[ Vol. 9 No. 3 ] (September - December 2008 )
Nutrition support in acute pancreatitis: What is the score?

Rakesh K Tandon
Head, Dept of Gastroenterology, Pushpawati Singhania Research Institute for
Liver, Renal and Digestive Diseases, New Delhi, India.


Acute pancreatitis is an abdominal emergency that requires immediate attention to provide the patient relief from pain and do aggressive fluid replacement. Further management depends on the severity of the disease. Those with mild to moderate disease (70-80%) tend to settle down within 3-5 days and are fed orally a gradually advancing diet. The remaining 20-30% suffering from severe acute pancreatitis (SAP) may continue to have systemic inflammatory response syndrome (SIRS) for several weeks and suffer rapid weigh loss and high mortality.1,2 It is this group of patients that requires special nutritional support.3

SIRS in AP is caused initially because of the inflammation in the pancreas, stimulation of exocrine enzyme secretion as a result of feeding and loss of gut integrity and is greatly responsible for the subsequent course of the disease.3 Whilst factors causing inflammation, such as a stone in the common bile duct, ethanol ingestion, infection, should be removed, proper nutritional management is required to control the other two factors. To avoid stimulation of the exocrine pancreas, the patients were kept nil orally and given pareneral nutrition (PN) in the past. This approach however, did not show any benefit in outcome in at least two prospective studies in mild acute pancreatitis.4,5 The major factor that possibly contributed to this poor outcome was the increased intestinal permeability. Enteral feeding (EN) was thus introduced by placing a nasojejunal tube. That indeed led to a better outcome. Of 6 prospective randomized controlled trials (PRCTs) of EN vs PN in AP randomized within 48 hours, five showed significant impact on clinical outcome.5-10 In these five studies, EN was associated with decreased infectious morbidity, shorter length of hospital stay, less overall complications, reduced duration of the disease process and length of nutritional therapy and faster resolution of SIRS. Futhermore, the cost of therapy was much lower in the EN group.7 This should not be surprising as similar experience exists with use early enteral feeding in critically ill patients. In 15 PRCTs and 2 metaanalyses, early vs delayed feeding in such patients has been shown to reduce infection, length of hospital stay as well as mortality.3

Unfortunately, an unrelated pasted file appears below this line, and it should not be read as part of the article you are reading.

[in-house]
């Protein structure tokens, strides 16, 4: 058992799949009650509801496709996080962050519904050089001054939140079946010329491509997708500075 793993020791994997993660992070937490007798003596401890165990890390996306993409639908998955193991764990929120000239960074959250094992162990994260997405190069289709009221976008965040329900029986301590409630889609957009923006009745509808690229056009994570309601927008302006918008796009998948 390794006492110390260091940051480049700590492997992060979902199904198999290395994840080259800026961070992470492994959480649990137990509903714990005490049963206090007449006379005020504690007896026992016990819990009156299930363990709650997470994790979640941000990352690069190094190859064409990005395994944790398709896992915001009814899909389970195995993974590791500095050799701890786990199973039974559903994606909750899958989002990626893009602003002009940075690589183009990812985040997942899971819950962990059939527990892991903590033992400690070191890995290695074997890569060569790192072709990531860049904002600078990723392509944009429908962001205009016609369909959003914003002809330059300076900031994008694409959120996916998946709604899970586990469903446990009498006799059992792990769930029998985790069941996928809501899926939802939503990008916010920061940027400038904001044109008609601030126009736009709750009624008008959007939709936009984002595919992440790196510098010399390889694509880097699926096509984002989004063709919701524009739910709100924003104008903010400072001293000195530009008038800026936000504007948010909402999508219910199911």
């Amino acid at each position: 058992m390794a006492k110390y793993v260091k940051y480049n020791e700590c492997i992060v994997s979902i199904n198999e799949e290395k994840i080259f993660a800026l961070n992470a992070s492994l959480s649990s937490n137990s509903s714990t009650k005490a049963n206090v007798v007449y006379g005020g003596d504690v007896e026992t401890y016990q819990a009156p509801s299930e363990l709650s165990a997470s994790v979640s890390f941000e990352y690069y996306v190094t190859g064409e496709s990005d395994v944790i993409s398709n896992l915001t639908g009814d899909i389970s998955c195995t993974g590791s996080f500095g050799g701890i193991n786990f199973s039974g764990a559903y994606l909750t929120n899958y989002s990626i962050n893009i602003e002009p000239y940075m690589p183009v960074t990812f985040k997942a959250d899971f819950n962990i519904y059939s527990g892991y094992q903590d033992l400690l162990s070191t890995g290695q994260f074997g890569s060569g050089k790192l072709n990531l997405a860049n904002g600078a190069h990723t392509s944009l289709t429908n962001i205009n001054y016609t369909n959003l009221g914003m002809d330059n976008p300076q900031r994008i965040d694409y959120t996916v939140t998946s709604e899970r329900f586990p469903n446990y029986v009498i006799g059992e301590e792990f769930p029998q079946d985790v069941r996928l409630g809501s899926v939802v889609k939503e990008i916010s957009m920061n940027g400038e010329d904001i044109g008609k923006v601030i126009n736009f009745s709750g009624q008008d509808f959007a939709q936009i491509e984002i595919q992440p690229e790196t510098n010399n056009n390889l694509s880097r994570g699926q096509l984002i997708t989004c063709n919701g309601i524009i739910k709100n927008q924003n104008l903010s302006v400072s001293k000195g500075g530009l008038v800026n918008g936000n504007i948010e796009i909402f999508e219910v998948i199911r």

In studies on patients with AP, it is notable that two factors were crucial in determining a favourable outcome with enteral feeding. Firstly, only patients with severe AP benefitted. One study that enrolled patients with AP of much milder severity (Ranson’s criteria 1.1) early EN failed to show any benefit.5 Secondly, if the introduction of EN was delayed to 4 full days in patients with SAP the expected benefit from EN over PN did not occur.11 Delays in initiating EN in SAP lead to prolonged ileus and reduced chances for tolerance. In a prospective nonrandomized study of 102 patients with AP, it has been shown that it feeding could be started within 2 days tolerance to feeding was achieved in 92% of the patients.12 If however the start of enteral feeding got delayed to 5 days or beyond the tolerance rate was reduced to 50% and if delayed to beyond 6 days the tolerance to EN was down to 0%.12 On the other hand, early start of enteral feeding within 48 hours of admission served to maintain gut function and improve tolerance. Fewer problems were encountered with ileus and gastric stasis with this aggressive approach.

Most groups have used naso-jejunal feeding although there are problems with regard to maintenance of the position of the tube and the patency of the tube. There is at least one group of investigators who suggest that naso-gastric feeding may be tolerated by patients with acute pancreatitis as well as naso-jejunal feeding.13 A group of 26 patients with prognostically severe AP were fed by fine-bore naso-gastric tube soon after admission. This was shown to be both practical and safe in 22 of the 26 patients. Feeding began within 48 hours of hospital admission starting with 30 ml/hr in most of these patients, increasing gradually within a further 36-48 hours of treatment. Subsequently, a randomized study of naso-gastric versus naso-jejunal feeding in severe AP has shown little difference in terms of c-reactive protein response, pain, analgesic requirement or clinical outcome from these two approaches of early naso-enteric feeding.14

Based on these studies the present trend is strongly in favour of using early naso-enteric feeding. However, judicious use of TPN in certain specific situations may still be needed in patients with AP; they include those with gastrointestinal hemorrhage or respiratory failure requiring ventilatory support. Which nutrients to feed and at what rate remain to be determined. Since fats stimulate the exocrine pancreas maximally and carbohydrates minimally, it would appear logical to start with carbohydrates. Small peptides are less stimulating than intact proteins or individual amino acids. Clearly studies need to address these issues. Similarly, the role of glutamine and other immunonutrients remains highly debatable. Addition of probiotics (Lactobacillus plantarum) to enteral feeding has also shown recently some promise of preventing the occurrence of infection in pancreatic necrosis.15


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The 12th PENSA Congress

October 18-20 2007, Century Park Hotel. Manila, Philippines 
Page: 33-34